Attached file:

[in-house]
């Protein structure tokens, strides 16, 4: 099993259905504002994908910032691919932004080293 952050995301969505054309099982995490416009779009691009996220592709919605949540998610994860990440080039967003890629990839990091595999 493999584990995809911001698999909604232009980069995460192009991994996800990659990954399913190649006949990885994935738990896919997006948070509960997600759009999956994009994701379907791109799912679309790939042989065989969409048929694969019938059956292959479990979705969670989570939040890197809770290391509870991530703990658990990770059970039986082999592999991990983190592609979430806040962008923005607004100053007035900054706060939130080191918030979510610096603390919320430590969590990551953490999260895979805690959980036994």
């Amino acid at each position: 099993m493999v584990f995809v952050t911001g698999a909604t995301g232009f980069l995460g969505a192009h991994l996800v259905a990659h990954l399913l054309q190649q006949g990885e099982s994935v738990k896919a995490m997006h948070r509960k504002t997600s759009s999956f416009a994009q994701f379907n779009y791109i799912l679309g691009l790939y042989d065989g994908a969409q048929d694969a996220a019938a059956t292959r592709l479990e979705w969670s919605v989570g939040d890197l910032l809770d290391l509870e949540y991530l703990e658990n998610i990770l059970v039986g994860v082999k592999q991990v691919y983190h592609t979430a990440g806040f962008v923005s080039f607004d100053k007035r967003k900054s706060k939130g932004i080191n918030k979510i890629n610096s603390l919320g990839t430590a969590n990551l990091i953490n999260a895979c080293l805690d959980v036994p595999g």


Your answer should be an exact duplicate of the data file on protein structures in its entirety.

[in-house]
């Protein structure tokens, strides 16, 4: 099993259905504002994908910032691919932004080293 952050995301969505054309099982995490416009779009691009996220592709919605949540998610994860990440080039967003890629990839990091595999 493999584990995809911001698999909604232009980069995460192009991994996800990659990954399913190649006949990885994935738990896919997006948070509960997600759009999956994009994701379907791109799912679309790939042989065989969409048929694969019938059956292959479990979705969670989570939040890197809770290391509870991530703990658990990770059970039986082999592999991990983190592609979430806040962008923005607004100053007035900054706060939130080191918030979510610096603390919320430590969590990551953490999260895979805690959980036994």
């Amino acid at each position: 099993m493999v584990f995809v952050t911001g698999a909604t995301g232009f980069l995460g969505a192009h991994l996800v259905a990659h990954l399913l054309q190649q006949g990885e099982s994935v738990k896919a995490m997006h948070r509960k504002t997600s759009s999956f416009a994009q994701f379907n779009y791109i799912l679309g691009l790939y042989d065989g994908a969409q048929d694969a996220a019938a059956t292959r592709l479990e979705w969670s919605v989570g939040d890197l910032l809770d290391l509870e949540y991530l703990e658990n998610i990770l059970v039986g994860v082999k592999q991990v691919y983190h592609t979430a990440g806040f962008v923005s080039f607004d100053k007035r967003k900054s706060k939130g932004i080191n918030k979510i890629n610096s603390l919320g990839t430590a969590n990551l990091i953490n999260a895979c080293l805690d959980v036994p595999g």